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Largely self-taught English mathematician and physicist who was one of the pioneers in the field of electrical engineering.
Invented a considerable amount of the mathematics and terminology used in electromagnetism.
Significantly developed the theory of operational calculus, which are still used in modern-day mathematics in the context of Laplace transforms.
Developed a vector calculus independently of that of Josiah Willard Gibbs, completely independent of him.
- Born: 18 May 1850, Camden Town, London, England
- Died: 3 February 1925, Torquay, Devon, England
Theorems and Definitions
Results named for Oliver Heaviside can be found here.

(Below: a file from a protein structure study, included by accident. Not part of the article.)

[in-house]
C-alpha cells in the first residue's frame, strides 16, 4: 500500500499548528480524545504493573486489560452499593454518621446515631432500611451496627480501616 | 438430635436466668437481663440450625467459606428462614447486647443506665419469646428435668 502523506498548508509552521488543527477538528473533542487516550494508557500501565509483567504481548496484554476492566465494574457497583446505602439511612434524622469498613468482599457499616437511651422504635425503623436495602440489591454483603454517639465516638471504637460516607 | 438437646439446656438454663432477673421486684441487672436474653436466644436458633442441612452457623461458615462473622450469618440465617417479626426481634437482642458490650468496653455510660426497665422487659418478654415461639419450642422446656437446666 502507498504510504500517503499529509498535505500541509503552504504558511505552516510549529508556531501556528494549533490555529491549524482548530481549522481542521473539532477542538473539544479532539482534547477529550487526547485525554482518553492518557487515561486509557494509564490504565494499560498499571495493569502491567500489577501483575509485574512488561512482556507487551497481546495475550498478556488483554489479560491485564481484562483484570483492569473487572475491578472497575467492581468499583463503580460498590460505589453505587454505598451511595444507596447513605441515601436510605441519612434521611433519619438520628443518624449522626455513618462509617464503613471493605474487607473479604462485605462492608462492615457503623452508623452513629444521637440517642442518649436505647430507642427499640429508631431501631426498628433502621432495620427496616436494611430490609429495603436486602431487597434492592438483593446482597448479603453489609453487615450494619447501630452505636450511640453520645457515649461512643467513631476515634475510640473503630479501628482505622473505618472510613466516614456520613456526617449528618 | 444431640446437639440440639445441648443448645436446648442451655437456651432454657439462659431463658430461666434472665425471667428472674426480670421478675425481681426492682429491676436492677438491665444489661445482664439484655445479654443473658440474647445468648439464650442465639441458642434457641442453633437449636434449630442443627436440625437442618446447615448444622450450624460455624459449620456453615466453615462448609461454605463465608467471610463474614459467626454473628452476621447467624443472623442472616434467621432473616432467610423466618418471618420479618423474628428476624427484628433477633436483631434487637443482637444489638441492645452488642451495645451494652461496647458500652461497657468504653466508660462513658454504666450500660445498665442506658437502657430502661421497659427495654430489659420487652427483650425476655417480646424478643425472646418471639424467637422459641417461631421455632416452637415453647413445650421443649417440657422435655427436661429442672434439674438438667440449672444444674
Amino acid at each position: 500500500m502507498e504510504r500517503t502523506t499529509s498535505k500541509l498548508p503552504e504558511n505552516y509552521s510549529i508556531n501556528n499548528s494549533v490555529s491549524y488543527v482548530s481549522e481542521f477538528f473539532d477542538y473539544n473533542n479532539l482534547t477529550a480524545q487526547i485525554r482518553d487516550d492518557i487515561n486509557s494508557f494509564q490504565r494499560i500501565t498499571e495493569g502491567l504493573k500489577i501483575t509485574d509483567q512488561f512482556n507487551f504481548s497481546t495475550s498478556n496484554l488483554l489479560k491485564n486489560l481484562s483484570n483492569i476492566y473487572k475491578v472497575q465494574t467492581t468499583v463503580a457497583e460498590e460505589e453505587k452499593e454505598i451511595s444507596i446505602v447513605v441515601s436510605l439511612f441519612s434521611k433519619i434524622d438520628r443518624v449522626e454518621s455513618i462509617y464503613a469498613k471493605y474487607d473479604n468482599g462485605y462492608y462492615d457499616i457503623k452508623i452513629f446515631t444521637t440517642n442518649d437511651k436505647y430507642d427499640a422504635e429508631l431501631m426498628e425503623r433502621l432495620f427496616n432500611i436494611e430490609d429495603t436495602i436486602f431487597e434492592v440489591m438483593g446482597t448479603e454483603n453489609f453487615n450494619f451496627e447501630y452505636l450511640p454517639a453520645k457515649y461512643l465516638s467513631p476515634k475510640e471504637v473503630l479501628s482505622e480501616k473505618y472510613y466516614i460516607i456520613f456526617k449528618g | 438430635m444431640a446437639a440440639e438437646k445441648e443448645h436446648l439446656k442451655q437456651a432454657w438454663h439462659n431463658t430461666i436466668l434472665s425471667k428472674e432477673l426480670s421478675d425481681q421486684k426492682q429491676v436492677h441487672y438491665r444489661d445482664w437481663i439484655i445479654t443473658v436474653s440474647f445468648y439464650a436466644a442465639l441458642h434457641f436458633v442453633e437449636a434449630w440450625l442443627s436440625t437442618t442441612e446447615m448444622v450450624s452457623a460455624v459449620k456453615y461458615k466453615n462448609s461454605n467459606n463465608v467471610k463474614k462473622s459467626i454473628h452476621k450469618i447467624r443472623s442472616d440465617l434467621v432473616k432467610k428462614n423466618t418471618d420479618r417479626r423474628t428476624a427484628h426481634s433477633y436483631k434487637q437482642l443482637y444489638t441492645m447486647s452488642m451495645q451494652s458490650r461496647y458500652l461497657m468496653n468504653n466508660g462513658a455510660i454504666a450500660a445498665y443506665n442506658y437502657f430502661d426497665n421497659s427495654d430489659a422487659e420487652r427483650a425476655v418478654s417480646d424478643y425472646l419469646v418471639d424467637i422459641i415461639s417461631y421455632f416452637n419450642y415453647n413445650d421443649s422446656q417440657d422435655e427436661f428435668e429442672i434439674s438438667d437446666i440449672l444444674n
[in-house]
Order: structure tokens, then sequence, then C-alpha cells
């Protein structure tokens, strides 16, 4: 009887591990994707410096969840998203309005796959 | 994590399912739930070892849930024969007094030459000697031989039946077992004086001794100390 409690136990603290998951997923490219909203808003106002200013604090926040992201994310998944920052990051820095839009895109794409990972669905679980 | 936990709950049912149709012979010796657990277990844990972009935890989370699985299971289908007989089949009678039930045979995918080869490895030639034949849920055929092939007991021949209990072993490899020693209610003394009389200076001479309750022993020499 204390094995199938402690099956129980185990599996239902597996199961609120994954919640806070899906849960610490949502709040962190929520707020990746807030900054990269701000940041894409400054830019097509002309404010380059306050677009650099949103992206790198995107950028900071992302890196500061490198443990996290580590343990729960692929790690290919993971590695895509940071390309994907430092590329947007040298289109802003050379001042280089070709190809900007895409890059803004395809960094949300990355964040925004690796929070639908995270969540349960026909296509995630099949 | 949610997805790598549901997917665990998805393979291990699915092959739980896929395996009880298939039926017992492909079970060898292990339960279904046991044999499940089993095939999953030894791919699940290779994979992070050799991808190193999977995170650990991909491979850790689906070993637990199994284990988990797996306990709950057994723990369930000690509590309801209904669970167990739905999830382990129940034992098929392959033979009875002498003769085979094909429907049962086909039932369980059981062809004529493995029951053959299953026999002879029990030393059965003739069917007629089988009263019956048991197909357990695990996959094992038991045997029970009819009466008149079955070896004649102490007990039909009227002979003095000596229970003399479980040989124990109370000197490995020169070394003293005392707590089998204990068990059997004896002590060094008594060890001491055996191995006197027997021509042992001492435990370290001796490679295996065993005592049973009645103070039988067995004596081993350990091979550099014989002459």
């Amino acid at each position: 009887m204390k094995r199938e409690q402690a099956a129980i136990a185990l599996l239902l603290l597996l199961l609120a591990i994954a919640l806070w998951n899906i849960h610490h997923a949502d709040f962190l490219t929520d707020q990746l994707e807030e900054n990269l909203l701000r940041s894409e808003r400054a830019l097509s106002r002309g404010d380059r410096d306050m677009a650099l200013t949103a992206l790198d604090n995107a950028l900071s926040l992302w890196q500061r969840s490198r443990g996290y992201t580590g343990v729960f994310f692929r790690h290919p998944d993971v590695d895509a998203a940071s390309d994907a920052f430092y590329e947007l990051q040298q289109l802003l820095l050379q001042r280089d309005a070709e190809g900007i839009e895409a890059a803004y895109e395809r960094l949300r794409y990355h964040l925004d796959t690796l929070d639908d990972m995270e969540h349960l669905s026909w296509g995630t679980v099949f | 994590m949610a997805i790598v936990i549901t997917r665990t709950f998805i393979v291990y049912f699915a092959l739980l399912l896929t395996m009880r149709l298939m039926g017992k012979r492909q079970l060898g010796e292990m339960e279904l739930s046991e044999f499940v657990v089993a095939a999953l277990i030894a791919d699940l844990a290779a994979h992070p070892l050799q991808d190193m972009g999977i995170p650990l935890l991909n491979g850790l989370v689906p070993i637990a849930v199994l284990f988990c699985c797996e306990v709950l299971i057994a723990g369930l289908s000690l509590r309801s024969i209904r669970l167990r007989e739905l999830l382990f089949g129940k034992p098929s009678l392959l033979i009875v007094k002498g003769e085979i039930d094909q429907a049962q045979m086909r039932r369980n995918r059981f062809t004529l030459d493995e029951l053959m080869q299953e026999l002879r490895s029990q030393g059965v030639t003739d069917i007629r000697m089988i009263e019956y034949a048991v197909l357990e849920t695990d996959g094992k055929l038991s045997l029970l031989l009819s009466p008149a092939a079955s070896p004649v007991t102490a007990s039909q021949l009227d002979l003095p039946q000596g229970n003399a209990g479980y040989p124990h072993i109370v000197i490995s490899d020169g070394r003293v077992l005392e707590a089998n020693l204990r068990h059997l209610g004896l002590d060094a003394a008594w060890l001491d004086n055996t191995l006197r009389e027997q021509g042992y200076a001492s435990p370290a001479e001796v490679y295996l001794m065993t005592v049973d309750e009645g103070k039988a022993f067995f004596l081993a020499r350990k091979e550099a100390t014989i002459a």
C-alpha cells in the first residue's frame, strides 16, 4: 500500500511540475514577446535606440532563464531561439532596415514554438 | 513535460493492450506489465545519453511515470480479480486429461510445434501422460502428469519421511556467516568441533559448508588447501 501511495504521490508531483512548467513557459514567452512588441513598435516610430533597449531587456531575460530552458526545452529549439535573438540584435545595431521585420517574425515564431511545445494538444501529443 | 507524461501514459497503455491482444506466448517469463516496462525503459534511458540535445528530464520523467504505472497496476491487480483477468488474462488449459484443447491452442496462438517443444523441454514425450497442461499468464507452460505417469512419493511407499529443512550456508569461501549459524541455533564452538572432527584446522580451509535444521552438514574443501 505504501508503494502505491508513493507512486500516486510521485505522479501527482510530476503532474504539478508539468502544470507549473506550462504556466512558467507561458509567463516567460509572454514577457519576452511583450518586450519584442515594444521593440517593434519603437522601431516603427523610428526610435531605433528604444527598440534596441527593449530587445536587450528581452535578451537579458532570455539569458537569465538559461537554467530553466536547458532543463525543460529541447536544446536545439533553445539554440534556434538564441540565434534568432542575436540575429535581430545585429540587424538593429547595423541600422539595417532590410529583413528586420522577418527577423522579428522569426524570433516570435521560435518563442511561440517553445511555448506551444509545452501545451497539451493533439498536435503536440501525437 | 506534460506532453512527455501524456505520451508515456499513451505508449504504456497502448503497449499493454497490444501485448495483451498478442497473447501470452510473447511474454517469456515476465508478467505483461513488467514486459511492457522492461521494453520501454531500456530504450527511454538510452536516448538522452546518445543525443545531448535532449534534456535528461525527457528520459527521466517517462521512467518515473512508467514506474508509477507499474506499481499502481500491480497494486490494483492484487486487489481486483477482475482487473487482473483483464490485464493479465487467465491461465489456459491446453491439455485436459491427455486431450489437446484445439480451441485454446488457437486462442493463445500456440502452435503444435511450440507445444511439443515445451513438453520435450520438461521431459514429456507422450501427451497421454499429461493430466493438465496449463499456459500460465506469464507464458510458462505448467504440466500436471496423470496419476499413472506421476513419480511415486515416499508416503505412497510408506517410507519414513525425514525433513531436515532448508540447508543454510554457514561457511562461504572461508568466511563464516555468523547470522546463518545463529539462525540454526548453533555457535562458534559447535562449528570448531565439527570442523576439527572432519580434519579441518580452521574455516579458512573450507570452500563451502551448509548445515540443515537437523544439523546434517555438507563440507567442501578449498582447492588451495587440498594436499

Definitions of concepts named for Oliver Heaviside can be found here.
- 1885, 1886, 1887: Electromagnetic Induction and its Propagation
- 1887: Electrical Papers
- 1888/89: Electromagnetic Waves, the Propagation of Potential, and the Electromagnetic Effects of a Moving Charge
- 1889: On the Electromagnetic Effects due to the Motion of Electrification through a Dielectric
- 1892: On the Forces, Stresses, and Fluxes of Energy in the Electromagnetic Field
- 1893: A Gravitational and Electromagnetic Analogy
- 'Quaternion' was, I think, defined by an American schoolgirl to be 'an ancient religious ceremony'. This was, however, a complete mistake. The ancients -- unlike Prof. Tait -- knew not and did not worship Quaternions.
- --Preface to Electromagnetic Theory
- Logic can be patient, for it is eternal.
- -- Quoted in 1990: William Dunham: Journey Through Genius: Preface
- John J. O'Connor and Edmund F. Robertson: "Oliver Heaviside": MacTutor History of Mathematics archive
- 1921: C.E. Weatherburn: Elementary Vector Analysis ... (previous) ... (next): Historical Introduction
- 1990: William Dunham: Journey Through Genius ... (previous) ... (next): Preface